34 HEMOSTASIS The process of stopping bleeding
Involves the coagulation and clotting of the blood to seal the site of damage

1.  Blood Vessel Spasm    Seratonin = vasoconstrictor 2.  Platelet plug formation 3.   Blood coagulation conversion of fibrinogen to fibrin *thrombin is an enzyme that causes the conversion

36 Hemostasis Blood Clot Formation Animated(Video)
2D animation Medivisual

37 COAGULATION  -  the thickening of blood to form a clot  (hematoma)

38 THROMBUS – blood clot (abnormal)
EMBOLUS – when the clot moves to another place.

39  What is DVT?        Video:  Deep Vein Thrombosis What is a Pulmonary Embolism?          Video:  Pulmonary Embolism        


41 On a cold day in 1667, a renegade physician named Jean Denis transfused calf's blood into one of Paris's most notorious madmen. In doing so, Denis angered not only the elite scientists who had hoped to perform the first animal-to-human transfusions themselves, but also a host of powerful conservatives who believed that the doctor was toying with forces of nature that he did not understand. Just days after the experiment, the madman was dead, and Denis was framed for murder.  From:  Blood Work: A Tale of Medicine and Murder in the Scientific Revolution

42 Even animals have blood types
Austrian Karl Landsteiner discovered human blood groups Even animals have blood types

43 Blood Type is Controlled by 3 Alleles
4 Possible Blood Types Alleles: A, B, O A & B are codominant O is recessive

44 Rh factor antigen present in RBCs Rh-negative blood
Rh system Rh-positive blood Rh factor antigen present in RBCs Rh-negative blood No Rh factor present in RBCs No anti-Rh antibodies present naturally in plasma Anti-Rh antibodies appear in the plasma of Rh-negative people if Rh-positive RBCs have been introduced into their bodies Where did the term “Rh” come from? (Rh was discovered in a rhesus monkey, thus its name.) What is an antigen in blood typing? What is an antibody? (An antigen is a substance that can activate the immune system. An antibody is the substance made in response to the stimulation of an antigen.) What happens when many antibodies react with their antigens? (Agglutination can occur and lead to death. Cross matching of blood is essential to avoid agglutination.)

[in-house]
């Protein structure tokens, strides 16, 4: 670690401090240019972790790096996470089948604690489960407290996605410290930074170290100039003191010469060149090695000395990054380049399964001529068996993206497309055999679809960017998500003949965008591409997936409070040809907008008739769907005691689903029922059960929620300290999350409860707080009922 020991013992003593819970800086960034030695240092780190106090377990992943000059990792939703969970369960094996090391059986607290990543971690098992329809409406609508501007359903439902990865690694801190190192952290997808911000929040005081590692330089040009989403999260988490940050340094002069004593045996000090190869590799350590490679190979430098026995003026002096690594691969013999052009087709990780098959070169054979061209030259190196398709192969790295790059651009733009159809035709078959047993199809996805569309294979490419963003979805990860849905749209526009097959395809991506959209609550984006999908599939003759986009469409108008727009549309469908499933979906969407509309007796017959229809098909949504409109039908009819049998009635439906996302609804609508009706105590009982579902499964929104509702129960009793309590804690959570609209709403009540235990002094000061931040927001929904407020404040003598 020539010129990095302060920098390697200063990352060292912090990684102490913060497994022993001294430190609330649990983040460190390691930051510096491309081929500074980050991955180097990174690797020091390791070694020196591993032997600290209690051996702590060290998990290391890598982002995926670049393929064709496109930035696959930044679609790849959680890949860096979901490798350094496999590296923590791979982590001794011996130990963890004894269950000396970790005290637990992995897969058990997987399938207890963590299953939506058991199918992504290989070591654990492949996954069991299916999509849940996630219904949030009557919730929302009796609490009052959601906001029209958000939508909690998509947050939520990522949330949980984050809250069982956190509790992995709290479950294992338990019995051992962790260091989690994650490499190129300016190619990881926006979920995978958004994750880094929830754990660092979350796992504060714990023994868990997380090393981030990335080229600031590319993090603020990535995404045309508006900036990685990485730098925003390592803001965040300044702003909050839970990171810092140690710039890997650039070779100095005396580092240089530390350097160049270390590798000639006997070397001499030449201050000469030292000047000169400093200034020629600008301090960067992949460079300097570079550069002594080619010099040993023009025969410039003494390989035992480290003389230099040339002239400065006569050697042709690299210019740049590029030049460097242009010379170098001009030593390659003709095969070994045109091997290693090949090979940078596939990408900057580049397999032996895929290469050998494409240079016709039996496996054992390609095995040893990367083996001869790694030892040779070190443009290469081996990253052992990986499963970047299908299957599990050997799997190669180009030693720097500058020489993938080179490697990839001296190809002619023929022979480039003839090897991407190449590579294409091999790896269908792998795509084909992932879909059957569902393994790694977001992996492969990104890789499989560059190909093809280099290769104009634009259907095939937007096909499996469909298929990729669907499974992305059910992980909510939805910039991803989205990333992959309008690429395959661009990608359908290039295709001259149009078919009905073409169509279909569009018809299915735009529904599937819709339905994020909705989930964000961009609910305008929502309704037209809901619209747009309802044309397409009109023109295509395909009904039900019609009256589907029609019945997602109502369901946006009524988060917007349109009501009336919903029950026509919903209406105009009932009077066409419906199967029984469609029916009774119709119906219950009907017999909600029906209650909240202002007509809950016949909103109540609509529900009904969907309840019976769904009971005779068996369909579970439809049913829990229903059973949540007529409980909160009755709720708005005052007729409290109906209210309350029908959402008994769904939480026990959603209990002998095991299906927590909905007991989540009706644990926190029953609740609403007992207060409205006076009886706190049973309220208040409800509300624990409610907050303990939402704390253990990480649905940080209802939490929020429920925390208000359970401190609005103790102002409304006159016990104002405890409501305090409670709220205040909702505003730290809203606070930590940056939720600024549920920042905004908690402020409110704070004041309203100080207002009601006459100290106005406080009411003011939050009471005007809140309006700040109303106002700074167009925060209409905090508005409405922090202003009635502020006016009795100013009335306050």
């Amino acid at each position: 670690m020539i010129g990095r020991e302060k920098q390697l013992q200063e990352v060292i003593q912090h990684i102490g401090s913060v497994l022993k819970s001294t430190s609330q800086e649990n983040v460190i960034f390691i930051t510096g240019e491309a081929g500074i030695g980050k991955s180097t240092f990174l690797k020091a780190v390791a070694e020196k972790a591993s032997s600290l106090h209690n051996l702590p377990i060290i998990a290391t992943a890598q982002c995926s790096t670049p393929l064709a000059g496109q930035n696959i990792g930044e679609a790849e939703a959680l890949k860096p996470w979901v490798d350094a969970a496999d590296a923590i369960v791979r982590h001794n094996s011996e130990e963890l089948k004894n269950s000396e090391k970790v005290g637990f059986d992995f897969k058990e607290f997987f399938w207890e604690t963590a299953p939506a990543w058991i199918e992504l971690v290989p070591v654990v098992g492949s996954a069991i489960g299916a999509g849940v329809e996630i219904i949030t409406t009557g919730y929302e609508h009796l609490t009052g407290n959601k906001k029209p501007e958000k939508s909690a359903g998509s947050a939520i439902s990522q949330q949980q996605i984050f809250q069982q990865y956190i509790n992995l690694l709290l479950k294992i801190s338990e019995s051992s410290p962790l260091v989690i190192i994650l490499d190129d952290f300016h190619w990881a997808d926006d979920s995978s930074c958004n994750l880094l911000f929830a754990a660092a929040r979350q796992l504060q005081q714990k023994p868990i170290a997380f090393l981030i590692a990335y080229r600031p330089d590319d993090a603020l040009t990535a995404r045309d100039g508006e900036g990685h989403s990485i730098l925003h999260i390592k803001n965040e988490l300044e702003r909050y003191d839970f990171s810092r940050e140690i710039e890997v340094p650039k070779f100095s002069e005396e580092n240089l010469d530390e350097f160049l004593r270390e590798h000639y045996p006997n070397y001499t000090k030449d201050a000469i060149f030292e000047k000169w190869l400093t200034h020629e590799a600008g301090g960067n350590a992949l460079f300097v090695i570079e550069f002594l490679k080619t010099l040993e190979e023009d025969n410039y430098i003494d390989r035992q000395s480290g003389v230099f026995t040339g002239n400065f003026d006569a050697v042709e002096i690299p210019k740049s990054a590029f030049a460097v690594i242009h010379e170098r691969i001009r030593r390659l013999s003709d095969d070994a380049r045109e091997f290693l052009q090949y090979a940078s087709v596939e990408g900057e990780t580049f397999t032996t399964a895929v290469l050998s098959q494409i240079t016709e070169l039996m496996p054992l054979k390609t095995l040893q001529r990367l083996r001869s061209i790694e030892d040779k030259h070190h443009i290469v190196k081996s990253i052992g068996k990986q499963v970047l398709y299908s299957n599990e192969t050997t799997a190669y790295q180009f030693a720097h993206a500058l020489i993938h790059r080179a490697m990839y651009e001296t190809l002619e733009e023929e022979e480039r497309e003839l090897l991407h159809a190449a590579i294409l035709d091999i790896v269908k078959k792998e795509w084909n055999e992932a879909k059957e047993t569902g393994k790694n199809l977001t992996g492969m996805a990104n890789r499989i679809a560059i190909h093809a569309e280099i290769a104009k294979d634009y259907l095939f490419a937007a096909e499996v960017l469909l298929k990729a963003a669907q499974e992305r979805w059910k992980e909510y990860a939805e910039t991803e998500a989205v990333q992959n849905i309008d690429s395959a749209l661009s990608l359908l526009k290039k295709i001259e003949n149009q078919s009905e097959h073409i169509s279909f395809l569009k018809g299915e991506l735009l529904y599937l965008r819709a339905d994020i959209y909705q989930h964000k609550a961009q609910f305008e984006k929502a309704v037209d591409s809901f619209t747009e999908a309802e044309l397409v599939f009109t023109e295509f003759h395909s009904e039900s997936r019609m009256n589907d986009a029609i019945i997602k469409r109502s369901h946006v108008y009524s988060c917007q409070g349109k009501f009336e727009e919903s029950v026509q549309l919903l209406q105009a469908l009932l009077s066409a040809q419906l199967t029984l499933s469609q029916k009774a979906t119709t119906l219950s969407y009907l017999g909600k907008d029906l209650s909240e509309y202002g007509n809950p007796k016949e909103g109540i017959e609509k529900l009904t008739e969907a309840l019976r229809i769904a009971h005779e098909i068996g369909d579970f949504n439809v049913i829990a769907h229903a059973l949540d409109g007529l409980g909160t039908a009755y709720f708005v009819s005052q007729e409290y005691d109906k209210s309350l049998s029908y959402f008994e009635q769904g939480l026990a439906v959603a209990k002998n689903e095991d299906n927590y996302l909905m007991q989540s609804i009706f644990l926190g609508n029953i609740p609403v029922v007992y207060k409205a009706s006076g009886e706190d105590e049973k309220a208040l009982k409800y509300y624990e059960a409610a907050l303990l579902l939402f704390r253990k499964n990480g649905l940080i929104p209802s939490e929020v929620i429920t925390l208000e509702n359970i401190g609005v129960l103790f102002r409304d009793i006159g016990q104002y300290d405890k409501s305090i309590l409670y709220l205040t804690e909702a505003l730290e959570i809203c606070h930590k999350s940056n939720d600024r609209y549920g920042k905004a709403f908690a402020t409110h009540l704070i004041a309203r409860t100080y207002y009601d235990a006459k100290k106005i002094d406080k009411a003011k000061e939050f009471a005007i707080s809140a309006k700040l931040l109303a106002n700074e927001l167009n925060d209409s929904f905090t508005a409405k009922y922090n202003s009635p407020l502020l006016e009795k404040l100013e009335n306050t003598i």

45 Genotypes What are antigens and antibodies, and how do they relate to each other? (Antigens are substances that can react with antibodies. Antibodies are substances which can react with antigens which are labeled as “foreign” to the body.) What can happen if a patient receives a blood transfusion with a blood type not compatible with her own? (illness and/or death) Which type is known as the universal donor? (type O blood) What is the universal recipient? (type AB blood)

46 Consider Both Parents Type A (genotype AA) x Type O (genotype OO)

47 Blood Type Antigens

48 Blood that has antibodies on it that is not recognized by the body will be attacked by your immune system AB is the Universal Acceptor O is the Universal Donor

49 Rh Factor A person can either be Rh + or Rh – (positive is dominant)

50 Rh Factor and Pregnancy
*Problem: When a fetus is Rh+ and the mother is Rh-, this can cause the mother’s immune system to attack the fetus. There are drugs that will suppress this reaction. Rh system Erythroblastosis fetalis: May occur when Rh-negative mother carries a second Rh-positive fetus; caused by mother’s Rh antibodies reacting with baby’s Rh-positive cells

51 What is the trade name of the protein usually given to all Rh-negative mothers who carry an Rh-positive baby? (RhoGAM) What does this protein do? (It stops the mother’s body from forming anti-Rh antibodies.) Discuss Research, Issues & Trends: Artificial Blood.

52 Blood Type Test


54 TRANSMISSION HIV, hepatitis B virus, and hepatitis C virus are the viruses most likely to be transmitted via the following routes in an occupational setting: needle stick / sharps injuries skin or eye contact mucous membrane and non-intact skin exposure to contaminated blood or other potentially infectious materials ( scratches, cuts, bites, or wounds )

55 Avoid Contact With Blood
Wear gloves Dispose of items that have been contaminated (tissues, needles, bandaids) in biohazard containers Do not “horse around” Treat every person as if they may be carrying an infectious disease


57 Carbon Monoxide Poisoning
CO binds to your hemoglobin, prevents oxygen from binding.  Can be fatal.   It is a "silent killer" as people often die in their sleep when a heater fails. Carbon monoxide deaths are more likely to occur in winter  Article from 2010, St Clair County